Purpose is dull, let’s all have a laugh

For brands trapped in a purpose bubble, humour is the antidote

Stop me if you’ve heard this one before. A brand has a message wrapped in its big ad. It’s about hope or being together. It’s powerful and strives to bring a tear to the eye. It makes you think. It’s worthy and has purpose. And it’s dull. F*cking dull. An example? Gillette’s latest effort is the bland leading the bland. It looks like a collection of boring stock videos to a pretty meh soundtrack. Type ‘men with family’, ‘men shaving’ or ‘men hanging out with friends/girlfriend’ into a search engine and that’s what you get.

Sure, the message is a positive one — detoxifying masculinity. Nothing wrong with that. But why not dig out a bit of humour? Just make us laugh somehow. You’ve got Ian Wright in there for around two seconds. The man is a 100% charisma, a funny guy. Use him!

Because, let’s face it, the world is a pretty serious place to live in right now. And when more brands try to do a purpose-driven ad, it gets samey. It doesn’t land. A deep and powerful message for a biscuit brand, for example, isn’t always what a consumer is asking for. Sometimes, they just want a biscuit. And biscuits aren’t that heavy. There’s a danger that brands are getting trapped in a purpose bubble. The antidote to that is humour.

The power of putting a smile on people’s faces is the perfect response to the everyday right now. Adding some wit to your campaign can help it stand out in a sea of sameness. It can help deliver a shortcut to keep a brand at the front of people’s minds. But there are pitfalls. There’s nothing worse than trying out your comedy to an audience that’s not laughing. 

Consumers are over the ‘purpose’ stuff. It was a safe space for brands and has started losing its impact.  Now it’s about creating something that will put a smile on people’s faces. Brands don’t have to be so serious — they don’t need to be that heavy and the real world is a scary place.

Brands now can bring levity and fun to people’s every day. Be that through humour or light-heartedness. Because funny is what we all remember.

Culturally, people are more likely to recall their favourite bit from The Office than a sincere monologue about the plight of the world. As an example from adland, take Setapp’s hide and seek effort. It deviates from the norm and goes off in an unpredictable (and crucially very funny) direction. When you think about funny ads, it’s not just about the witty situation but their ability to turn a preconceived notion of a brand on its head. They avoid sameness and it’s easier to connect with something that doesn’t take itself too seriously. It’s also why so many Super Bowl ads over the years land — both the brand and their ambassador are relaxed about laughing at themselves.  

Go all in

We just need to get serious about not being too serious. You have to go all in. You can’t be ‘kinda’ funny because audiences just see through it. And you can’t make everyone laugh. Someone, somewhere is always going to potentially not see the funny side.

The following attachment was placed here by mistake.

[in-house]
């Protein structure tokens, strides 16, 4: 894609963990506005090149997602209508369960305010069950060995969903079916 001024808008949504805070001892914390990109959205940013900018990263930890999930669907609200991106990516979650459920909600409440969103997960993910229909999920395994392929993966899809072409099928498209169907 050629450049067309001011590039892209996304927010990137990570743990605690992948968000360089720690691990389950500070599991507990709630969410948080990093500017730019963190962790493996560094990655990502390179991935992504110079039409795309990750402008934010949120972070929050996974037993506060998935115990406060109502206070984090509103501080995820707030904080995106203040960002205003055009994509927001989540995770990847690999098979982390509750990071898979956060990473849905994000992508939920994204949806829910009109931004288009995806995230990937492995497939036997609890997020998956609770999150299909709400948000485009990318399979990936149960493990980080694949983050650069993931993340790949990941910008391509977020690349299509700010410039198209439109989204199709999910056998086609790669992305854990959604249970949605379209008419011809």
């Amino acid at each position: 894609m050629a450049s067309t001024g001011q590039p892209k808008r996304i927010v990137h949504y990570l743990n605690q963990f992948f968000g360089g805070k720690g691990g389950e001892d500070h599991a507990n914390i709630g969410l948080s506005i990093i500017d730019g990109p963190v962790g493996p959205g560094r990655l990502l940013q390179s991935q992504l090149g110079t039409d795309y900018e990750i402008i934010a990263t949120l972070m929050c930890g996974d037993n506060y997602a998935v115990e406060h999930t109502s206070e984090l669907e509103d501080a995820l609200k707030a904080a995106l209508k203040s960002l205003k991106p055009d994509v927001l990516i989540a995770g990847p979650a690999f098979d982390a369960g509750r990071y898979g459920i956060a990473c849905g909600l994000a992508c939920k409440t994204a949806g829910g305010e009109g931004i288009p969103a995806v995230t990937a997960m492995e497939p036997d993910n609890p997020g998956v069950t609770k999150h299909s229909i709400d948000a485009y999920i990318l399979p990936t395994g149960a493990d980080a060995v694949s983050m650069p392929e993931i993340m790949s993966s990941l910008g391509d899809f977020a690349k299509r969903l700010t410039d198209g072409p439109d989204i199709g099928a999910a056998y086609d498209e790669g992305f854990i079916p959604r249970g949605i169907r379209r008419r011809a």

It also means you’re having a point of view. You’re putting your cards on the table and ‘this is what we find funny and if you do too then you’re our audience’. And that’s massive. There’s risk for sure but there’s no greater risk than playing it safe. Because no one will care about your brand then.

You need to nudge people to feel the way you want them to. Heart-warming is powerful for sure but it’s all about what you want an audience to feel about your brand. Injecting humour can work better and stay in people’s minds. They are more likely to retell a joke and, by extension, share their favourite ad. They want to talk about that rather than some worthy, purposeful message they’ve just seen. After all, laughter is contagious. And it gives your brand a fighting chance of standing out.

Understanding nuance

It’s about striking the right tone — and that’s not easy. Comedy is so nuanced and there are so many different styles. From slapstick to irreverent, there’s humour to be found in everything, no matter how serious your brand is. But be warned — if you’re not funny, then you will be remembered for that too. 

If we are to consign the purpose bubble to history, it’s imperative to create something that will put a smile on people’s faces. Brands have done this successfully for years and, if the world is that bit scarier right now, they need to bring levity and fun to people’s every day — be that through humour or light-heartedness. Laughter can be the best medicine — just make sure you’re not telling a joke we’ve all heard before.

Featured image: Supply / Unsplash

Matt Bennett, Co-founder and ECD at Ultra Brand Studio

Matt Bennett is co-founder and executive creative director at Ultra Brand Studio. He co-started the strategic creative studio in 2020 and clients include Nike, EA and Maserati. Prior to Ultra, Matt was creative director at AKQA, where he worked for nine years. He’s also had stints at Jaywing and MullenLowe Group.

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